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1948, the first jazz festival in the world. Well, yes, it was in Nice and not in America that the first jazz festival in the world was born. This year we celebrate the 67th anniversary of that event of February 1948, at the end of the Carnival. It took place in a place dedicated to classical music – the Opera! Another establishment, the Municipal Casino, since disappeared from the place Masséna, lent its Belle Époque decor to this high-profile première, and several concerts were broadcast live on radio by Radiodiffusion française. The greats were there, starting with Louis Amstrong, the undisputed star of the first edition, along with other big names, Claude Lutter, Stéphane Grappelli, Django Reinhardt. On the final evening, at the Negresco, the party ended at dawn with a red-hot jam session after songs by Suzy Delair and Yves Montand. This festival was a historic moment -jazz had reached a wide audience in France. Through his immense talent and his magnetic presence, Louis Armstrong revealed to many new listeners the beauty of this music. In 1948, the capital of the Côte d’Azur celebrated its wedding to jazz, before a long separation of 23 years then an emotional reunion.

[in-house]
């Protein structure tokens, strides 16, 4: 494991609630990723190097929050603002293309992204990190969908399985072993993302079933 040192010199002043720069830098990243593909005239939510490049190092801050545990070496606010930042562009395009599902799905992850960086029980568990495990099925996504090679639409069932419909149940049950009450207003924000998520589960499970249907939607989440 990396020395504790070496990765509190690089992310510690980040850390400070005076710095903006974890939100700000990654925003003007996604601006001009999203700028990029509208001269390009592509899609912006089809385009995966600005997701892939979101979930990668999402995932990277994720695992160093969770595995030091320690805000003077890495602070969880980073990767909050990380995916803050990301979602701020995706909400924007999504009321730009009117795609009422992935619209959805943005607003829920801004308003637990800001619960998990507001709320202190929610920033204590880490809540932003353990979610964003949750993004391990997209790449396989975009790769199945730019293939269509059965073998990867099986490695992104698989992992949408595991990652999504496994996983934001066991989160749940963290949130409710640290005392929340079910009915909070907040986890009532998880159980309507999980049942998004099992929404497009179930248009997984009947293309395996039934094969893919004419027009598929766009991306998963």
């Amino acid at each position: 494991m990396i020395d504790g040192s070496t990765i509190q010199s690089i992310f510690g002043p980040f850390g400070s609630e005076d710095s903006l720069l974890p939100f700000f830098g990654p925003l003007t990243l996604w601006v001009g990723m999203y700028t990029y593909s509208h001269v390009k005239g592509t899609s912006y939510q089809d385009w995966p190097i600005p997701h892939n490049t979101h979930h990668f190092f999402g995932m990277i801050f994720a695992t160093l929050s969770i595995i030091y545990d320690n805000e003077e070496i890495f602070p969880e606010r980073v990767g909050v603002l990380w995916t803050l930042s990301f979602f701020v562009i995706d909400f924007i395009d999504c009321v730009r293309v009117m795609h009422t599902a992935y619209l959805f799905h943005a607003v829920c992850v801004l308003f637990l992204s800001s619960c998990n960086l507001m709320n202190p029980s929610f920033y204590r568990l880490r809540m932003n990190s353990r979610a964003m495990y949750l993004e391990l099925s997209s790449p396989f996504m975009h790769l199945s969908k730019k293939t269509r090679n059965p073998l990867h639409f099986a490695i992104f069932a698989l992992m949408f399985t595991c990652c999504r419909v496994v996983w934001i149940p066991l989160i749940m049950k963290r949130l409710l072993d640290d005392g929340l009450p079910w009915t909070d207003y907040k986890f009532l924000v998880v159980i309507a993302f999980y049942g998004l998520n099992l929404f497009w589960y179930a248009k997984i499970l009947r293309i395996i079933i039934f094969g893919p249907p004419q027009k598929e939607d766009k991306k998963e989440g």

1971 - 1972

The reunion at the Théâtre de Verdure. The experience was not repeated in Nice until 1971, this time at the Théâtre de Verdure and the Albert 1er Garden. The artists flocked to the capital of the Côte d’Azur for the great comeback: Ella Fitzgerald, Pharoah Sanders, T-Bone Walker, Stéphane Grappelli, Herbie Hancock quintet, Oscar Peterson trio, Roy Elridge, John Lewis, Al Grey, Percy Heath, Connie Key, Dizzy Gillespie, Daniel Humair, Sonny Stitt, Canonball Adderley, Charlie Mingus, Max Roach Trio…

1974 - 1993

The “Grande Parade du Jazz” at the Cimiez Arenas. But we had to wait until 1974 and La Grande Parade du Jazz to witness the full renaissance of jazz in a sylvan setting, that of the gardens of the Arenas of Cimiez. The festival drew a breath of fresh air and enjoyed into something of a boom, boosted by the support of the City of Nice and the producer George Wein. Every summer, dozens of bands and more than 200 musicians took to the different stages amidst the olive groves and the Roman ruins. A huge popular outdoor festival! The biggest names in jazz including several now gone, performed there: Stéphane Grappelli, Dizzy Gillespie, Art Blakey, Mi Davis, Fats Domino, Chuck Berry, Carlos Santana...

1994 - 2010

Grand Parade becomes the Nice Jazz Festival. Whilst preserving the festive nature of the Grand Parade, the Nice Jazz Festival showed its determination to shake up the traditions by opening up to diverse musical styles. A choice acclaimed by the public.

2011 - 2012

Live from the Jardin Albert 1er. The then Mayor of Nice, Christian Estrosi, made the twin decision to take over the running of the festival and bring it to the city centre. Forty years on, the festival returned to the Jardin Albert 1er and the Théâtre de Verdure, while Jazz Off took performances to neighbourhoods all over the city.